The Norse mythology that Senua’s tale is built upon is an ideal fit for the brutality and horror she faces. Helheim is perhaps the least inviting place in the world, a blasted, rain-swept land of weathered ruins, charred corpses, and ominous effigies. It’s not all gray mud and dead trees either, there are churning seas and deep forests to cross, halls of stone and towers of wood to divine the secrets of. It truly feels like the edge of the known world, a place that could indeed house the gates of hell because no living soul would ever dare tread there. The gods and creatures you face are well-represented with creative designs, and lorestones dotting the land fill you in with the historical myths detailing the judgments and petty squabbles of the gods.
In terms of gameplay, most of your time will be spent gaping at these vistas and listening to tales of blood and revenge. Hellblade is a third-person adventure game but the majority of the adventure is following the path forward, into and around Helheim. You’ll find a number of gates in your way as you progress, and usually what challenge there is will be found in opening them. These take the form of puzzles, most commonly runes that you must find in the environment around you such as trees crossing each other or shadows casting the shape on a wall. There are other perception puzzles, such as gates that change your environment in subtle ways or shattered images that must be realigned. There’s not much challenge in the solutions usually, and only a scant few have elements of danger to them, so while the environments and atmosphere are grim and oppressive, the gameplay is often more casual puzzling.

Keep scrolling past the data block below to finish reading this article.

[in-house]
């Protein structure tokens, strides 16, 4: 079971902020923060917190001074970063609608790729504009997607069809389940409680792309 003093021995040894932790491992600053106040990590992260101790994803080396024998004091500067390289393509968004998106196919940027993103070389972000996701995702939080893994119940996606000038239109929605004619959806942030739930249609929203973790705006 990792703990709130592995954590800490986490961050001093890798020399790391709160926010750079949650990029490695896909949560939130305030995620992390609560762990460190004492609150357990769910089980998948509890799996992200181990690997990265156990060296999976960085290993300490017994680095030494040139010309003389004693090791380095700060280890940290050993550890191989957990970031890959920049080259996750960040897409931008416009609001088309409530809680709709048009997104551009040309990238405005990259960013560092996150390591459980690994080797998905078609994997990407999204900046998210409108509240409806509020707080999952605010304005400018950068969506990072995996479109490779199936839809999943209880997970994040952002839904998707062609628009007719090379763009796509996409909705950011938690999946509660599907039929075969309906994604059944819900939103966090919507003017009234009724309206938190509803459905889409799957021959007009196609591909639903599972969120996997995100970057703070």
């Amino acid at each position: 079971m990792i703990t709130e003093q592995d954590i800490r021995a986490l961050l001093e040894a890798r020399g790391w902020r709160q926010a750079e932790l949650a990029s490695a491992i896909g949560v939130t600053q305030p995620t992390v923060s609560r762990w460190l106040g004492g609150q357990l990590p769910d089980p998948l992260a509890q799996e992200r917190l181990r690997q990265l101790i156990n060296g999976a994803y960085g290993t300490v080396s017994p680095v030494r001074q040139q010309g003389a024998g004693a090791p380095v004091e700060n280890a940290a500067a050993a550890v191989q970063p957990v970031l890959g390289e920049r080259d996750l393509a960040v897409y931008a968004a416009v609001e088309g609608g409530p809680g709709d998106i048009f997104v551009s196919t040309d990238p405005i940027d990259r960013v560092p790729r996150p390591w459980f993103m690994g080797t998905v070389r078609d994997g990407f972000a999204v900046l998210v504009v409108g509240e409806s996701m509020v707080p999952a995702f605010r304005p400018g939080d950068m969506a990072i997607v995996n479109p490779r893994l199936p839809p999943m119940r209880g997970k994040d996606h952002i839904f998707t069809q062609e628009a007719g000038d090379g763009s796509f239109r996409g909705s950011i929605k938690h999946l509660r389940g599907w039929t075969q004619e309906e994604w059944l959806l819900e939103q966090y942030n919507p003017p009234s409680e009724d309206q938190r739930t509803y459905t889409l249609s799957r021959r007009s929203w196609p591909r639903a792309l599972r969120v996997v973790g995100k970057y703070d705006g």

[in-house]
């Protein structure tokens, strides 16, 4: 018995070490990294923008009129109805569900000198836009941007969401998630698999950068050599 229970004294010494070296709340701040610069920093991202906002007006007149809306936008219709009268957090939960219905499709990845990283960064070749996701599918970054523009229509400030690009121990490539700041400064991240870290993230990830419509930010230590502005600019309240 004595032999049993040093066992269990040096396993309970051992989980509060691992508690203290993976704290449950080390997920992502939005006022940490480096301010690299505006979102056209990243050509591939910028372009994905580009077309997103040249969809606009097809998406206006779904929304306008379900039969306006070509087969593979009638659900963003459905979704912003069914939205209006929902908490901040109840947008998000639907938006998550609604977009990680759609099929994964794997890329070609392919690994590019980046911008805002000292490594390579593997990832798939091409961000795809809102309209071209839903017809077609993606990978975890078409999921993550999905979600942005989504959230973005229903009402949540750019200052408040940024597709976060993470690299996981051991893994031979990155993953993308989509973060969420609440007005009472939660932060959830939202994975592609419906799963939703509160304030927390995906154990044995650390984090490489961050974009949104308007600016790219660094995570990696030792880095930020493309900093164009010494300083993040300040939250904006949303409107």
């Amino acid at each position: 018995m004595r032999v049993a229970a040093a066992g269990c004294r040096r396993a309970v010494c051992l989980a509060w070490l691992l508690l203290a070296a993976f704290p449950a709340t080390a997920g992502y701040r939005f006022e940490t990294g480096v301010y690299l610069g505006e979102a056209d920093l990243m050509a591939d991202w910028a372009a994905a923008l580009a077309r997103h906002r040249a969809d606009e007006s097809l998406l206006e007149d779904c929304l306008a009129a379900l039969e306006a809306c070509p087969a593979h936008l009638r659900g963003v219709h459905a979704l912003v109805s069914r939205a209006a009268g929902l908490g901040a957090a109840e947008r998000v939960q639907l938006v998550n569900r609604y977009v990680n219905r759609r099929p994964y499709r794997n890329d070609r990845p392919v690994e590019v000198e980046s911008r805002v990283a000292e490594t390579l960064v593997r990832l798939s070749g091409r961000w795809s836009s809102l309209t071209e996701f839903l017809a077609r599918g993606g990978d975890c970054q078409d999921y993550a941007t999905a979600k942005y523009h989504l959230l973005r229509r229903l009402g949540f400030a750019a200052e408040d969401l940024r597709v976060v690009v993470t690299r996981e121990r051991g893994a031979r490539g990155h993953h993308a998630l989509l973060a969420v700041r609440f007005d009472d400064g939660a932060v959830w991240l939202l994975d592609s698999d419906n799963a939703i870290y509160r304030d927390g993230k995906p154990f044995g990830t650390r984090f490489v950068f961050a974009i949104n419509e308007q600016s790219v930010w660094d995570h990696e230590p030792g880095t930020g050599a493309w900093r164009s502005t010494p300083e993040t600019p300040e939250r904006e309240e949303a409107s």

There is combat, though, and it proves to be an intensely mixed bag. As you might expect from a game called Hellblade, Senua is deft with a sword and has a full suite of slashes she can unload on her unsettling foes. In addition to light and heavy attacks she can block, parry by blocking at the last second, dodge, and slow time by focusing her perceptions. All of these moves chain fluidly together and once you get a feel for them, you can weave swiftly between foes and carve them to pieces. Unfortunately the game falls into one of the common pits of combat design where increasing difficulty is simply more foes. By the midway point your melees will be against three to four horrors at a time, often with shields or giants or berserkers thrown into the mix. Battles near the end of the game will have you cleaving through dozens of foes one at a time, a tiresome process and frustrating if you fall in battle and have to start the entire fight over. Though I will say that the final battle turns all of that frustration around in a surprisingly cathartic sequence of bloody fights.